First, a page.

The 'Upper South country' consisted of that part of the country, which was hilly; the 'Nether,' of a plain, and valley sinking on both sides. Which country, although it were barren above all other parts of the land, yet had its inhabitants, and those many, as well as other countries of the land.
He that turns over the Talmudical books, will meet very frequently with the name of the 'South,' taken for 'whole Judea' in opposition to 'Galilee.' "Those of Zippor enjoined a fast to obtain rain, but the rain came not down. Therefore, said they of Zippor, R. Joshua Ben Levi obtained rain for the southern people: but R. Chaninah hinders it from coming upon the people of Zippor. They were called, therefore, together to a second fast. R. Chaninah sent to fetch R. Joshua Ben Levi. And both went out to the fast, and yet rain fell not. He stood forth, therefore, and said before them, Neither doth Joshua Ben Levi obtain rain for the southern people, nor does R. Chaninah restrain it from the people of Zippor: but the southern people have a soft heart, to hear the words of the law and be humbled: but the people of Zippor have a hard heart." But now R. Joshua Ben Levi, who was called "the southern," was of Lydda: and those southern people, for whom he obtained rain, were of Lydda, and such as dwelt in that country.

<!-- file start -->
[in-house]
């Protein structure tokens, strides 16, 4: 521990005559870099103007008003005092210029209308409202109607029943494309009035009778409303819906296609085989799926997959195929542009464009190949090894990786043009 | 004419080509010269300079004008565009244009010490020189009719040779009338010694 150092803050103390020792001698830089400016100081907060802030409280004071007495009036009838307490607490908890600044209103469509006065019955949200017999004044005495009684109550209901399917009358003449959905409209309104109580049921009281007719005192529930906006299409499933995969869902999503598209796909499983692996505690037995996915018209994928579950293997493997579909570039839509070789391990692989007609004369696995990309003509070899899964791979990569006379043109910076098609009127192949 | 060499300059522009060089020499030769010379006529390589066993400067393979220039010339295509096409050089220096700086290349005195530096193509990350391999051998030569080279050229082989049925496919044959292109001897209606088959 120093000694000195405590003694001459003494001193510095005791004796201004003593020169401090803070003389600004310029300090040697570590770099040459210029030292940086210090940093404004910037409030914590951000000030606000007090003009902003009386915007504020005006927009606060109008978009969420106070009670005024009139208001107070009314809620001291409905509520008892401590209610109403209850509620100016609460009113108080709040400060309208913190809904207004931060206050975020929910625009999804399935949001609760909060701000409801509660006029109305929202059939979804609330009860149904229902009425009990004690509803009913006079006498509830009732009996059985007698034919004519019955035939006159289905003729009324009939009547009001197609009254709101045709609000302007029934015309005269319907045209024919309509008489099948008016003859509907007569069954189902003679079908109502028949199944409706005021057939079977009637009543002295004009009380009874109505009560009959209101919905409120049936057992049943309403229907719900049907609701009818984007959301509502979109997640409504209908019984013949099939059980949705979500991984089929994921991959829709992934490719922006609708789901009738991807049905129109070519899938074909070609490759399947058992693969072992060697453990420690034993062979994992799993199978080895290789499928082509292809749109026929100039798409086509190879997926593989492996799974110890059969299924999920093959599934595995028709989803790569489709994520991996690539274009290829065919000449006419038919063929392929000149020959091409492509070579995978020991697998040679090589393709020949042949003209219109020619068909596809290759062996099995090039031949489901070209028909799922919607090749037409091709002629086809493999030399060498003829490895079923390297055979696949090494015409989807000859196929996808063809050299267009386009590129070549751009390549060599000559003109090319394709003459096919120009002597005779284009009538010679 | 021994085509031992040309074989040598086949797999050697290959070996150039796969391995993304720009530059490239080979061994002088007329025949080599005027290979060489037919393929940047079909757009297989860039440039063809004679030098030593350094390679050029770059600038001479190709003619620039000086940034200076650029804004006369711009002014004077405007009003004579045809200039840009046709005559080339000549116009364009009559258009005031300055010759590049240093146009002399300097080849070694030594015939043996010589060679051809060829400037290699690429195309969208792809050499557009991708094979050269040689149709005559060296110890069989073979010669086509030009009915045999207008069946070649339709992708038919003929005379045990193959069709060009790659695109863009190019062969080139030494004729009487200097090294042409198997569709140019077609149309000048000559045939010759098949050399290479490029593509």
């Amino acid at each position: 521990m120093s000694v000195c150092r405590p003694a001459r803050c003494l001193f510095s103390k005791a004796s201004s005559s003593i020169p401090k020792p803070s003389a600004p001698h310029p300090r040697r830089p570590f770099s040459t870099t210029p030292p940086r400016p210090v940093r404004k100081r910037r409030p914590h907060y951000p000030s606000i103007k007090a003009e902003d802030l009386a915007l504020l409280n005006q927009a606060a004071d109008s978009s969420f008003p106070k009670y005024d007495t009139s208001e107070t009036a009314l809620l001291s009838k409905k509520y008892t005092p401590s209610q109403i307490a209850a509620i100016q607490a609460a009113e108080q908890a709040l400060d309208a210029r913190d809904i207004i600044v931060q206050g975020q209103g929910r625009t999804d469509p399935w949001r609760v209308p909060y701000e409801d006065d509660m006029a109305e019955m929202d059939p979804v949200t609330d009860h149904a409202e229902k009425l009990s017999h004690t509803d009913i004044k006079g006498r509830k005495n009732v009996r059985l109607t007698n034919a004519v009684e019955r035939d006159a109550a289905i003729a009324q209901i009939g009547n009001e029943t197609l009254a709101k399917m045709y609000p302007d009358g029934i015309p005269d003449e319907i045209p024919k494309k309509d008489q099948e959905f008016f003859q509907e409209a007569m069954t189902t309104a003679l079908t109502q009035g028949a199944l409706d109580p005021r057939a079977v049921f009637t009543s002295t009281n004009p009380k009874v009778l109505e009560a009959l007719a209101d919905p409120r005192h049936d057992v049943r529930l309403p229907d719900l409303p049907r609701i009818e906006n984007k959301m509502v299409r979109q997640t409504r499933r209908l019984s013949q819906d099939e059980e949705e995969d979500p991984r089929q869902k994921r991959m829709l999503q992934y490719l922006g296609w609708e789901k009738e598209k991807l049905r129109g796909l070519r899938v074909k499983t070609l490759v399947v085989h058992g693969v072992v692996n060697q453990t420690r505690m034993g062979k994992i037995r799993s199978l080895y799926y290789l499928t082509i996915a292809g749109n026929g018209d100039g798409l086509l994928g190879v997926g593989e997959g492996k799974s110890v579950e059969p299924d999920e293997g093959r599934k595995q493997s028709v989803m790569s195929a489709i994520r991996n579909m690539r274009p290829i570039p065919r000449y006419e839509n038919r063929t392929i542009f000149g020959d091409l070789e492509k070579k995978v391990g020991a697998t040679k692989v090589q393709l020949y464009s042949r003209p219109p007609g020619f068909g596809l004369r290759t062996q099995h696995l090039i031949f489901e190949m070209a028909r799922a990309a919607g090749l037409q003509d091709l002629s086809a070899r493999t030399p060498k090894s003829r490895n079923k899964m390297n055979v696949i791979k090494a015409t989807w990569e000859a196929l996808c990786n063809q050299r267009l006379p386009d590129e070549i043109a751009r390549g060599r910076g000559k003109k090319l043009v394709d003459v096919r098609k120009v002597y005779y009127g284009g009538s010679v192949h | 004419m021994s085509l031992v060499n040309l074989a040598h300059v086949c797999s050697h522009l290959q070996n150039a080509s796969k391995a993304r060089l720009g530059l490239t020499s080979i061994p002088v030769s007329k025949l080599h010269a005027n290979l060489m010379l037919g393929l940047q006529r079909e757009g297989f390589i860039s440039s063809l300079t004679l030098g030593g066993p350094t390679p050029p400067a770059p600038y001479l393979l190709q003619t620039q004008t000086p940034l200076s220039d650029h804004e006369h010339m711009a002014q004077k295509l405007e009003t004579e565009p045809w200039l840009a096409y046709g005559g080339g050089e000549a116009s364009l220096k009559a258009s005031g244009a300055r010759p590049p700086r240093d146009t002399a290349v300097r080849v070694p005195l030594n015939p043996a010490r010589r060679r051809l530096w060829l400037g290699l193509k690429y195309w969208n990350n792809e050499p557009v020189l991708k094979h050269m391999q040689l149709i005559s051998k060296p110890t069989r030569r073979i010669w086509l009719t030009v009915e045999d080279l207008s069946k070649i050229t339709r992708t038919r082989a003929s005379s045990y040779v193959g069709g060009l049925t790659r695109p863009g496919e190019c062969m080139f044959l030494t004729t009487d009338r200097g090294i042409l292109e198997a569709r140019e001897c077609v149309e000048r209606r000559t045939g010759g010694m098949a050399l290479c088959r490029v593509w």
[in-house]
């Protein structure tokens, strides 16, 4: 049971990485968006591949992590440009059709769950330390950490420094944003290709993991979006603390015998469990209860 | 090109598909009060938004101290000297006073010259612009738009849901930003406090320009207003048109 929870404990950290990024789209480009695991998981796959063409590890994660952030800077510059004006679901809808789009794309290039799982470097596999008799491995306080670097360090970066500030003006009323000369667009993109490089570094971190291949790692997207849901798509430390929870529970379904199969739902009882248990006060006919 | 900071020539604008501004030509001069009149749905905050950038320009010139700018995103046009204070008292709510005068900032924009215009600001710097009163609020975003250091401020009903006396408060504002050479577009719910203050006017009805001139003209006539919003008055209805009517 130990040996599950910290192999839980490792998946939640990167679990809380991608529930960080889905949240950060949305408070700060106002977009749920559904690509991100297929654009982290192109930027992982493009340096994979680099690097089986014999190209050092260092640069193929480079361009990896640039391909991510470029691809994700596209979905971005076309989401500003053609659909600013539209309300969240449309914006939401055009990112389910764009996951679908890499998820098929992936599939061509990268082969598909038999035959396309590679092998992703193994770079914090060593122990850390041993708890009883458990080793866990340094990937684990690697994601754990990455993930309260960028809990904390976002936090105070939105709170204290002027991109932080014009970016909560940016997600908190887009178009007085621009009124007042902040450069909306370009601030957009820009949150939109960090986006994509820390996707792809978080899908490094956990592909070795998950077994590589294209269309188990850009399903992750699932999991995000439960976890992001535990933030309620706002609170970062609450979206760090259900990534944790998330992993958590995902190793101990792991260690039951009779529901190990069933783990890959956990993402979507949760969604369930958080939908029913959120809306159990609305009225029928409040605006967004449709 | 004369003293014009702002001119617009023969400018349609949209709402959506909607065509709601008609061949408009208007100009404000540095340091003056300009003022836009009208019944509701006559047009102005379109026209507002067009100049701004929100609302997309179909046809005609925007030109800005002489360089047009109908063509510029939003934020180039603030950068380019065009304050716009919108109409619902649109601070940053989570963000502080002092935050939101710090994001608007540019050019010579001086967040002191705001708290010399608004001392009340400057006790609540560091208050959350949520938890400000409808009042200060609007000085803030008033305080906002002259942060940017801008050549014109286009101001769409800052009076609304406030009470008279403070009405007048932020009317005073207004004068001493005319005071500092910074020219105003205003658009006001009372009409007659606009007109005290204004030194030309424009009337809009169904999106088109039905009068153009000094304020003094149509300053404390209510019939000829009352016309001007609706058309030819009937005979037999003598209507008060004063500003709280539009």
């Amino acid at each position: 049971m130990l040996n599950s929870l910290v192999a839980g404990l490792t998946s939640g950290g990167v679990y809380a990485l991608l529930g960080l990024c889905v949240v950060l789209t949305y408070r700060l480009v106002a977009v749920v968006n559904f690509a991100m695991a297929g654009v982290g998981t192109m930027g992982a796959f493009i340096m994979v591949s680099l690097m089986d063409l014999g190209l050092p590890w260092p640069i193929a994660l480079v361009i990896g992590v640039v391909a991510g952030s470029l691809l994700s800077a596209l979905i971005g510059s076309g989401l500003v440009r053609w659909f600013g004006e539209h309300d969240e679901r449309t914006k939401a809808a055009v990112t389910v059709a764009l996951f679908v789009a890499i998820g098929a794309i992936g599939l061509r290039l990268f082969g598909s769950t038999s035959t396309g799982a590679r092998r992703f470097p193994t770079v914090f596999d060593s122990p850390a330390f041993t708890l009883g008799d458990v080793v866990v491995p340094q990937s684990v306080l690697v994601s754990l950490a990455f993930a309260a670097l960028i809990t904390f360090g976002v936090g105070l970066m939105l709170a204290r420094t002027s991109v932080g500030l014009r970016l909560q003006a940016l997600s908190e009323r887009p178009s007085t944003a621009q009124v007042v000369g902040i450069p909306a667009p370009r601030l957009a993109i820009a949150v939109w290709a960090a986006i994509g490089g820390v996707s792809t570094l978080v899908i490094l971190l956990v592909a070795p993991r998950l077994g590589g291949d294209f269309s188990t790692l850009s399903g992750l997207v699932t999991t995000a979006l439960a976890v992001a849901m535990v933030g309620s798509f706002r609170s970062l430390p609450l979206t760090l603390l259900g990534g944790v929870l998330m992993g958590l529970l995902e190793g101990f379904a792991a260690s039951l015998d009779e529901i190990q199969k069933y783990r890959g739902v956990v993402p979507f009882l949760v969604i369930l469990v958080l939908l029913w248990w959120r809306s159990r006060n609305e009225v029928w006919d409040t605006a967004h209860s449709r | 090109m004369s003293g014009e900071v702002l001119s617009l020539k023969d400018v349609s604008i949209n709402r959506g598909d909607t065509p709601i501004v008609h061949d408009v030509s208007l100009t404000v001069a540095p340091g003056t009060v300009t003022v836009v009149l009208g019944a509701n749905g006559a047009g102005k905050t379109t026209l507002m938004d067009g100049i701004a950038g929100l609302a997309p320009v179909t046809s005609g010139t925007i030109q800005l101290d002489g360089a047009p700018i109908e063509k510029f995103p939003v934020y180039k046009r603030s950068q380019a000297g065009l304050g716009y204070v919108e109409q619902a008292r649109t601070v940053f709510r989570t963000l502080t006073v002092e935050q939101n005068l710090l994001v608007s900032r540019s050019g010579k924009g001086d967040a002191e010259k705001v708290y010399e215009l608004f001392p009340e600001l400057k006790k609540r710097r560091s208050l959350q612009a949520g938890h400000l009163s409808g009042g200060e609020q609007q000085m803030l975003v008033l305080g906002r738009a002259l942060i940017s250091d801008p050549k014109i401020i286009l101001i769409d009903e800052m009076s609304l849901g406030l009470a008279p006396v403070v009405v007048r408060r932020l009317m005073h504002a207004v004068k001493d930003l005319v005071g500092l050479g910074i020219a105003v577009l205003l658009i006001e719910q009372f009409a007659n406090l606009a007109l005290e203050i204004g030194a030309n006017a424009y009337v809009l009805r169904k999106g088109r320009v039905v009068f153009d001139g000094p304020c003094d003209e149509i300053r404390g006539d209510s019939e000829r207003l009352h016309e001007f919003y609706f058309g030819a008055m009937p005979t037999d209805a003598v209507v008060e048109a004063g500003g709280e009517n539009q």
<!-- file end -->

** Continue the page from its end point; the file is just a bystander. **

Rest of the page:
"A devout disciple learned the intercalation of the year before his master, three years and a half: he came, and intercalated for Galilee: but he could not intercalate for the south," that is, for Judea
Hence you may understand, in what sense some Rabbins are called southern: as "R. Jacob of the south"..."R. Samlai of the south"; whom you have disputing with certain, whom the Gemarists call heretics: whom I think rather to have been 'Christians.' And it seems to be the disputation of a Christian purposed to assert a trinity of persons in the Deity, but nevertheless a unity of the Deity. After you have heard the matter, perhaps you will be of my judgment. View the place.